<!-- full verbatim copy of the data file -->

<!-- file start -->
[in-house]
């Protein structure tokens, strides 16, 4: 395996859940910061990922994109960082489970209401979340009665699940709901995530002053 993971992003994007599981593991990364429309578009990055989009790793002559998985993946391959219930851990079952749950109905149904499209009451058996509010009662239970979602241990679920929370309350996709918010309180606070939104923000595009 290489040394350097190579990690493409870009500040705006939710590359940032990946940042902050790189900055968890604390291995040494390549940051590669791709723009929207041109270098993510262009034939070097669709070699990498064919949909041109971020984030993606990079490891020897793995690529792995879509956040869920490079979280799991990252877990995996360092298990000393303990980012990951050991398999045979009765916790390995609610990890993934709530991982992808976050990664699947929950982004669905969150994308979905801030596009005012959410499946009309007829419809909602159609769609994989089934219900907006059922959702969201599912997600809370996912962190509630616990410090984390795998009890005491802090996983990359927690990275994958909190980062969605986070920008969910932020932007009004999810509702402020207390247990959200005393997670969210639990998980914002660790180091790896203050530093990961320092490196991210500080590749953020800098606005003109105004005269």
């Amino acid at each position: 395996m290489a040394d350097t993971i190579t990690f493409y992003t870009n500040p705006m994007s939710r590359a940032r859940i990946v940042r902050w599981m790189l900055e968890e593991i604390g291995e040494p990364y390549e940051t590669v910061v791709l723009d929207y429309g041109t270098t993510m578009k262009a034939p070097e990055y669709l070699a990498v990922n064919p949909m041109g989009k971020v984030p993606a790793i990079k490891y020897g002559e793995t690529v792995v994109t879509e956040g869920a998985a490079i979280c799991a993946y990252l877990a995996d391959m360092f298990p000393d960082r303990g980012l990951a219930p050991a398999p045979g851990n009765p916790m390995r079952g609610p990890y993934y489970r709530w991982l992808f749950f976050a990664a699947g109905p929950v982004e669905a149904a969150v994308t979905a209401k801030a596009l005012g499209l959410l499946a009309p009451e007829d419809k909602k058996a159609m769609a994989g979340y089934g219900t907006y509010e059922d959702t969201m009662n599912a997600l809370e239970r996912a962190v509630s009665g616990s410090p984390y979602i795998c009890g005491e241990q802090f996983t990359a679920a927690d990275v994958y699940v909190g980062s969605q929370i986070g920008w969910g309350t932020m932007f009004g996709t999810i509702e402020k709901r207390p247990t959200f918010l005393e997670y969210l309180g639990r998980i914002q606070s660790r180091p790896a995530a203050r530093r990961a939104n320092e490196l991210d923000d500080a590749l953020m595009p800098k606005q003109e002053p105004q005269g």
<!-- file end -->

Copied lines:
[in-house]
């Protein structure tokens, strides 16, 4: 395996859940910061990922994109960082489970209401979340009665699940709901995530002053 993971992003994007599981593991990364429309578009990055989009790793002559998985993946391959219930851990079952749950109905149904499209009451058996509010009662239970979602241990679920929370309350996709918010309180606070939104923000595009 290489040394350097190579990690493409870009500040705006939710590359940032990946940042902050790189900055968890604390291995040494390549940051590669791709723009929207041109270098993510262009034939070097669709070699990498064919949909041109971020984030993606990079490891020897793995690529792995879509956040869920490079979280799991990252877990995996360092298990000393303990980012990951050991398999045979009765916790390995609610990890993934709530991982992808976050990664699947929950982004669905969150994308979905801030596009005012959410499946009309007829419809909602159609769609994989089934219900907006059922959702969201599912997600809370996912962190509630616990410090984390795998009890005491802090996983990359927690990275994958909190980062969605986070920008969910932020932007009004999810509702402020207390247990959200005393997670969210639990998980914002660790180091790896203050530093990961320092490196991210500080590749953020800098606005003109105004005269």
């Amino acid at each position: 395996m290489a040394d350097t993971i190579t990690f493409y992003t870009n500040p705006m994007s939710r590359a940032r859940i990946v940042r902050w599981m790189l900055e968890e593991i604390g291995e040494p990364y390549e940051t590669v910061v791709l723009d929207y429309g041109t270098t993510m578009k262009a034939p070097e990055y669709l070699a990498v990922n064919p949909m041109g989009k971020v984030p993606a790793i990079k490891y020897g002559e793995t690529v792995v994109t879509e956040g869920a998985a490079i979280c799991a993946y990252l877990a995996d391959m360092f298990p000393d960082r303990g980012l990951a219930p050991a398999p045979g851990n009765p916790m390995r079952g609610p990890y993934y489970r709530w991982l992808f749950f976050a990664a699947g109905p929950v982004e669905a149904a969150v994308t979905a209401k801030a596009l005012g499209l959410l499946a009309p009451e007829d419809k909602k058996a159609m769609a994989g979340y089934g219900t907006y509010e059922d959702t969201m009662n599912a997600l809370e239970r996912a962190v509630s009665g616990s410090p984390y979602i795998c009890g005491e241990q802090f996983t990359a679920a927690d990275v994958y699940v909190g980062s969605q929370i986070g920008w969910g309350t932020m932007f009004g996709t999810i509702e402020k709901r207390p247990t959200f918010l005393e997670y969210l309180g639990r998980i914002q606070s660790r180091p790896a995530a203050r530093r990961a939104n320092e490196l991210d923000d500080a590749l953020m595009p800098k606005q003109e002053p105004q005269g």